A Groundswell of Participation: How Change Happens

Thoughts on the women’s march last Saturday, January 20, 2018, in San Francisco, California. One year after the shocking election of a President that lost the popular vote and is perceived by many to be divisive and a racist.

The subdued feeling was confusing—at first. Sure there were fiery speeches by women leaders with specific causes to advocate: the rights of undocumented citizens, the missing Native American women, the transgender. Their voices clear with the granularity of their message and equally impassioned with the outrage of injustice. The protest signs were forceful and sometimes as vulgar (“On top of every sh*thole is an arsehole”) as the current President, yet the 80,000 plus crowd never reflected the same fevered pitch of the keynote speakers. As if the people already had a plan, like prisoners planning a prison break. As the marching began down Market Street, a real solidarity of humanity and cooperation was the vibe. People showing real concern for others like someone who had tripped on a trolley curb or for how precious the children were in their hand-knitted pink pussy hats just being happy in their strollers. Not a feeling for the need to assert a dominating authority like fierce chanting so to be perceived as aggressive and dangerous. This was a smart march. At timely moments, a cheer would start at any given place in the crowd that swelled up and down the line of marchers like a wave, as if it were the manifestation of the groundswell of change that was going to happen in this year’s mid-term congressional elections.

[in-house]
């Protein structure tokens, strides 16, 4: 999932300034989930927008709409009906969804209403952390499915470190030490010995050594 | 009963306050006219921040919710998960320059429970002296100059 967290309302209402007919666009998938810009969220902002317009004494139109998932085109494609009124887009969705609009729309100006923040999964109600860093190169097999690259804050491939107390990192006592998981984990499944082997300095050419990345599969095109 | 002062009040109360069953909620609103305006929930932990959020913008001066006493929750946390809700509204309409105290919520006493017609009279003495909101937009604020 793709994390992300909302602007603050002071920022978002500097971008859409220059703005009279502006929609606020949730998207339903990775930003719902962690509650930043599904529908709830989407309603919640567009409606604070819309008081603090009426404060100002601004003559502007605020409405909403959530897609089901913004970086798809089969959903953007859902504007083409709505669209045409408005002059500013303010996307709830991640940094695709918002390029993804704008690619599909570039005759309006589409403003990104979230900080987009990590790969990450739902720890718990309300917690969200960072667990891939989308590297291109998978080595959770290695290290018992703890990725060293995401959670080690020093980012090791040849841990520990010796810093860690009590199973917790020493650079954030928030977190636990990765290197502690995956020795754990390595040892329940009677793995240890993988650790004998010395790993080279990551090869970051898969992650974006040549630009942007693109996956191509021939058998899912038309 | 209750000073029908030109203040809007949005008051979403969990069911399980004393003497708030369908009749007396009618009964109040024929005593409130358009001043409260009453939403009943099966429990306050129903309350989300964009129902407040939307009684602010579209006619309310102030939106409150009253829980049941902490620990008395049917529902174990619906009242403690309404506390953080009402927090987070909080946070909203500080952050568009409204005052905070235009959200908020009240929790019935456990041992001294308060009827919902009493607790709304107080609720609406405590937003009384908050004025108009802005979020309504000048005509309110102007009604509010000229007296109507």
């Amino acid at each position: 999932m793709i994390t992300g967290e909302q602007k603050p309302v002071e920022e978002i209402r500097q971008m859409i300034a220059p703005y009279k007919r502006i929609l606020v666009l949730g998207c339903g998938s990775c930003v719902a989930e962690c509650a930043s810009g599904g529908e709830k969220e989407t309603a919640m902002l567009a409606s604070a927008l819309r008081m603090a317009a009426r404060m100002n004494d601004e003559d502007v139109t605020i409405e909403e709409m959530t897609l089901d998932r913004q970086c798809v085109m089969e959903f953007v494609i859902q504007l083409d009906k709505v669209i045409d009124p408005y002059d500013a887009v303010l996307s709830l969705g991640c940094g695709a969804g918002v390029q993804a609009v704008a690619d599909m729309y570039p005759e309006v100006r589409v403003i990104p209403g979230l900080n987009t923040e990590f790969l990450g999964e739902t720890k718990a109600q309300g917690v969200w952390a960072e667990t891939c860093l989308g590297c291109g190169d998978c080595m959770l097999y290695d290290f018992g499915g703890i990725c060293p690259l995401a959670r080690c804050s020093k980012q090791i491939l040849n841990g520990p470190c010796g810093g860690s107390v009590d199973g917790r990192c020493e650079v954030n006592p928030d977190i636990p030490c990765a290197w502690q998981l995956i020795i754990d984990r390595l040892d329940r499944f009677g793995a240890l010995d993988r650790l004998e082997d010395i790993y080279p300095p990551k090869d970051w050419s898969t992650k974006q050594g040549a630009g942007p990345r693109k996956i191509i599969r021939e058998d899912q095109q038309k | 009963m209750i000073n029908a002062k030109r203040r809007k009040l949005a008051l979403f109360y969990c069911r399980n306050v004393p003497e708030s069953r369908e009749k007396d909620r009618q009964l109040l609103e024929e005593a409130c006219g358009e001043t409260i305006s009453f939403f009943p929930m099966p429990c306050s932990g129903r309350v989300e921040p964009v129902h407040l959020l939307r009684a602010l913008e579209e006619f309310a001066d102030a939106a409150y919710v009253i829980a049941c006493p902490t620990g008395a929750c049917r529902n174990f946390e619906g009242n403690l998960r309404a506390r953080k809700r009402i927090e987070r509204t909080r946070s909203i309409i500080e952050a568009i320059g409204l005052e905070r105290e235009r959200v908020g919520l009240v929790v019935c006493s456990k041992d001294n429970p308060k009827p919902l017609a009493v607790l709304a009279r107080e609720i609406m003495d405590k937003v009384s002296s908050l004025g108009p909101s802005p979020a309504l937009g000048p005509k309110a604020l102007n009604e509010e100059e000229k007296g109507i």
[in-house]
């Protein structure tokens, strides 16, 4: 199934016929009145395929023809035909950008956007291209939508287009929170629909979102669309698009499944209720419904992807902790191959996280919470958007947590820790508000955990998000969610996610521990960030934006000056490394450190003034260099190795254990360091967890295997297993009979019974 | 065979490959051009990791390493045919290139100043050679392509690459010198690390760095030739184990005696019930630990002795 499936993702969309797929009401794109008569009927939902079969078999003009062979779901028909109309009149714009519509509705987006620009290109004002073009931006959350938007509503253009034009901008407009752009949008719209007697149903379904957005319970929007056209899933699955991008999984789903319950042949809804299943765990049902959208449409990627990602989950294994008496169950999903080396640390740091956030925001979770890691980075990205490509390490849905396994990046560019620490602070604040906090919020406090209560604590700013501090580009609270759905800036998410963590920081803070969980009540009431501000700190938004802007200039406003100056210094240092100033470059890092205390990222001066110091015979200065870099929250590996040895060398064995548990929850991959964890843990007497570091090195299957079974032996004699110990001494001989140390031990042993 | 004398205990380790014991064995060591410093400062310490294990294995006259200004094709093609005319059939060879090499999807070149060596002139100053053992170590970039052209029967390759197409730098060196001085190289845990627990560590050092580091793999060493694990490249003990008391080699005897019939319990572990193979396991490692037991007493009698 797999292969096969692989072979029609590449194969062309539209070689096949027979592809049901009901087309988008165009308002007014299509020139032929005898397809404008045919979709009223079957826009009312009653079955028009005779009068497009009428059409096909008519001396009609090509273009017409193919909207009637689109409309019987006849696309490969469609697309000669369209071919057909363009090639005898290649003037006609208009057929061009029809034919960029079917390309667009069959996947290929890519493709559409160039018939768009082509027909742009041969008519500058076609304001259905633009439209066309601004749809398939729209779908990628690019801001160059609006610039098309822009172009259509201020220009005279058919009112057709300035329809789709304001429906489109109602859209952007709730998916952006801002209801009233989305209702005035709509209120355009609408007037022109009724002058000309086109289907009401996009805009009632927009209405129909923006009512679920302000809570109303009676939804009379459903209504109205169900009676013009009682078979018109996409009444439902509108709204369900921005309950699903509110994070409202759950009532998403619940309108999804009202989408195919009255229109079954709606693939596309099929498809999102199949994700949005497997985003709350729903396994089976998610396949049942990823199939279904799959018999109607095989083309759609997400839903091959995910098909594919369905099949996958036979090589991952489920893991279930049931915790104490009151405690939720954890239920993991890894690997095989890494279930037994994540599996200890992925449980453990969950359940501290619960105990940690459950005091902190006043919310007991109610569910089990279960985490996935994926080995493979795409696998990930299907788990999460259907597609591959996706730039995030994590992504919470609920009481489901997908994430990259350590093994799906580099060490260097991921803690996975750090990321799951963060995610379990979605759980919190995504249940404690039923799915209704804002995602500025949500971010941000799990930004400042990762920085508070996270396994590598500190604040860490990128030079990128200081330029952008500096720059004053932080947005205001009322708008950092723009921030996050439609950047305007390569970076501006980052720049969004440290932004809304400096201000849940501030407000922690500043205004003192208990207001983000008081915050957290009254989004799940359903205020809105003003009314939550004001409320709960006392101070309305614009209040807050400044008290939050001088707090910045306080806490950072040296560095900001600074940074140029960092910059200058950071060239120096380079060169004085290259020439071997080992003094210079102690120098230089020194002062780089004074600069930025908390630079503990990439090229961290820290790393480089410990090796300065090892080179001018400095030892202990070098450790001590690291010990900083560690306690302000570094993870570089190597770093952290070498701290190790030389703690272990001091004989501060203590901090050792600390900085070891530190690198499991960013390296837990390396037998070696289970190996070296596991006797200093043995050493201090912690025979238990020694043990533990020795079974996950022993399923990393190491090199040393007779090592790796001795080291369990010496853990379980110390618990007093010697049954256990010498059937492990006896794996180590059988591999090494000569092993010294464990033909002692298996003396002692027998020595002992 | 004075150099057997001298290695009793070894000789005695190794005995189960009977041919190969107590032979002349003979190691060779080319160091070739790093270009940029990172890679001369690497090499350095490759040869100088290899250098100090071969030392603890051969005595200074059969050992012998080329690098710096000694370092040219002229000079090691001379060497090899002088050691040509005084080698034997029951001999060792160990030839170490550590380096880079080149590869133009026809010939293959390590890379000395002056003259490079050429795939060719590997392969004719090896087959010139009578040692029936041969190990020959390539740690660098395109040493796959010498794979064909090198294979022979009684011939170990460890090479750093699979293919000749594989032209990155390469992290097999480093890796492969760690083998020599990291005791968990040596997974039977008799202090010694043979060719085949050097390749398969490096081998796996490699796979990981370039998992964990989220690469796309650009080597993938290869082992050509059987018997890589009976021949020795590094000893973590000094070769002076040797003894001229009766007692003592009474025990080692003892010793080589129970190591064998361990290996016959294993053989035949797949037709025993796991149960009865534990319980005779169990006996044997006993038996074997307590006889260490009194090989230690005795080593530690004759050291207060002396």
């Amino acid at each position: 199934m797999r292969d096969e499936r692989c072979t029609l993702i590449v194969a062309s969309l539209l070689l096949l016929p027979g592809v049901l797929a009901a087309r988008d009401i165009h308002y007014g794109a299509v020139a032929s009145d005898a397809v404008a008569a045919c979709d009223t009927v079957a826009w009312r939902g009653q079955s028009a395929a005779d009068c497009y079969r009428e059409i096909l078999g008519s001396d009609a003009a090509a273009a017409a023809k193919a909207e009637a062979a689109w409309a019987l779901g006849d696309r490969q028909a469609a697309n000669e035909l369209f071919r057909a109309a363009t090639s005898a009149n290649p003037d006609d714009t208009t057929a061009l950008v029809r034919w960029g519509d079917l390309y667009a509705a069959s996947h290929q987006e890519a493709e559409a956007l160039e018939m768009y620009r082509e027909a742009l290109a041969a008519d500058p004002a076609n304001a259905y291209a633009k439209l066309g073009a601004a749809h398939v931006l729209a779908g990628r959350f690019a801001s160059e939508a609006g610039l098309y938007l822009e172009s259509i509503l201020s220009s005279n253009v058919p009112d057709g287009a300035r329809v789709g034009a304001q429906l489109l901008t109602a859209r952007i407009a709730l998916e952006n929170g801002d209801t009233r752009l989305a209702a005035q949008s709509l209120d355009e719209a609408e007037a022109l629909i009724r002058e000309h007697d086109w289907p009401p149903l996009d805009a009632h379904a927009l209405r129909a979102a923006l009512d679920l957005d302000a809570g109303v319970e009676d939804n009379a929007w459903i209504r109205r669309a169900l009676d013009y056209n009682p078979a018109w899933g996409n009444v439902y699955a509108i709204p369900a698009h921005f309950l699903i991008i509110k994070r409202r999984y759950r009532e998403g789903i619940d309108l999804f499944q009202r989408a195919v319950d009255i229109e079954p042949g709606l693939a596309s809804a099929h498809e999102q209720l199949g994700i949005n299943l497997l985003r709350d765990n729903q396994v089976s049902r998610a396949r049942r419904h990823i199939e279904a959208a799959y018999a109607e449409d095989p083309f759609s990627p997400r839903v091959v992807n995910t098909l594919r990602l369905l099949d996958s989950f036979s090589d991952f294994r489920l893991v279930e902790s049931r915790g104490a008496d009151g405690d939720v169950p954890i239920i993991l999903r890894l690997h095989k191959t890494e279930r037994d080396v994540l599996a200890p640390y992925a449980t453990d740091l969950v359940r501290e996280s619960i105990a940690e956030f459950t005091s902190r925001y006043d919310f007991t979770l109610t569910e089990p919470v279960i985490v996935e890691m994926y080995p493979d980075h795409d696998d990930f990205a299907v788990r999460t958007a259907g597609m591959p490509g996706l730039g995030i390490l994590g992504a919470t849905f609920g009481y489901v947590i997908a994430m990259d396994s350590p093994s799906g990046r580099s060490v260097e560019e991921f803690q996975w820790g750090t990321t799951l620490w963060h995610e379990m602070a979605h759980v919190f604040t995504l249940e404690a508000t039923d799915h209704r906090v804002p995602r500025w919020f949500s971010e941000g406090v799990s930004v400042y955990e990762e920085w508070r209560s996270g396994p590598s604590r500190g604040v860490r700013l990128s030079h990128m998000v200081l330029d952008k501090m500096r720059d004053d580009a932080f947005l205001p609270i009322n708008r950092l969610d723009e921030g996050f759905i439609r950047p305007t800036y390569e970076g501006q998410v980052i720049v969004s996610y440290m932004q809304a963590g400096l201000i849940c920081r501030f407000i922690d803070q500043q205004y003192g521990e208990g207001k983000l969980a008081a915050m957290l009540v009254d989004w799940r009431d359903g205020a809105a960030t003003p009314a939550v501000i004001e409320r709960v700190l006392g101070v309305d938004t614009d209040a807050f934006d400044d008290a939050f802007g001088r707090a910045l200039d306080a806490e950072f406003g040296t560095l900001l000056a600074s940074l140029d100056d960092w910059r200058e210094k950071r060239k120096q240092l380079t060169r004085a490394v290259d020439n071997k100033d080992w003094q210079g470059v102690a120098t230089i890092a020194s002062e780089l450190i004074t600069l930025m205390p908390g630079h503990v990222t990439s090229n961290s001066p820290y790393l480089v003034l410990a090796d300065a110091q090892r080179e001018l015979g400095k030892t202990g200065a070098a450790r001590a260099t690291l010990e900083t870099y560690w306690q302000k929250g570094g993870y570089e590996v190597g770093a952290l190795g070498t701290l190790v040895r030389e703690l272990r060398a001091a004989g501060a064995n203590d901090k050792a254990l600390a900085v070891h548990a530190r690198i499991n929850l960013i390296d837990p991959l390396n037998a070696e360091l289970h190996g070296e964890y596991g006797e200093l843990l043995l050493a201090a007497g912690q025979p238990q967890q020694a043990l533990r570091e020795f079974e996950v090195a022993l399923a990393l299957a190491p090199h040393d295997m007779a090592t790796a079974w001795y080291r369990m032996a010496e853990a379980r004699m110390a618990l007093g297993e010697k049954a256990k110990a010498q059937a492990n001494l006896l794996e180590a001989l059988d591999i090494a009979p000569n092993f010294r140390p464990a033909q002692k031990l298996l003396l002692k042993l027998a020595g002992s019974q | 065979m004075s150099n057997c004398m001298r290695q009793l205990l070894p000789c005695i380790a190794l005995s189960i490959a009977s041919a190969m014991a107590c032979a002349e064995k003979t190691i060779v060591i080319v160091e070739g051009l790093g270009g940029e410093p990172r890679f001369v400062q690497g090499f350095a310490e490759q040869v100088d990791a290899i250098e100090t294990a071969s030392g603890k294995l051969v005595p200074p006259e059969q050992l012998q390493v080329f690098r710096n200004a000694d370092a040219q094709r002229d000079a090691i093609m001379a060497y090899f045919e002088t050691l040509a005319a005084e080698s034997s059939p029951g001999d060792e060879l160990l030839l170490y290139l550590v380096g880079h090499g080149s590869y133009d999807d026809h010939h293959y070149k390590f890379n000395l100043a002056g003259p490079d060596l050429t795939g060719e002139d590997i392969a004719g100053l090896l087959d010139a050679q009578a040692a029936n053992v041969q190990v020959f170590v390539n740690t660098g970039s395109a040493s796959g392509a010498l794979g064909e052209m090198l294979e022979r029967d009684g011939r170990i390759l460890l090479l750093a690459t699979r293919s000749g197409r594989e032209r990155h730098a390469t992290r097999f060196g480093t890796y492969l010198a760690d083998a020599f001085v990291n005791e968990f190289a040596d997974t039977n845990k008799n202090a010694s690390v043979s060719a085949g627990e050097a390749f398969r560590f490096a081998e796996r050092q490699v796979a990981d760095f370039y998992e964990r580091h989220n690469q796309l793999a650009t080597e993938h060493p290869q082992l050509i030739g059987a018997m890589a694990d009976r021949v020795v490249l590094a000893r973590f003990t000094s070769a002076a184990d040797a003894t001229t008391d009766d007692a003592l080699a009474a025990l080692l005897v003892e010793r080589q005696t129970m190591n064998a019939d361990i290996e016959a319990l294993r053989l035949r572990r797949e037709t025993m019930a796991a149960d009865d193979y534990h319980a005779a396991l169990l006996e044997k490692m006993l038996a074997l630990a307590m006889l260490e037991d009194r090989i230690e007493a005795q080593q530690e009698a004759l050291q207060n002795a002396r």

Yours truly at the January 20, 2018 Women's March in San Francisco, California.

Yours truly at the January 20, 2018 Women's March in San Francisco, California.

Richard Compton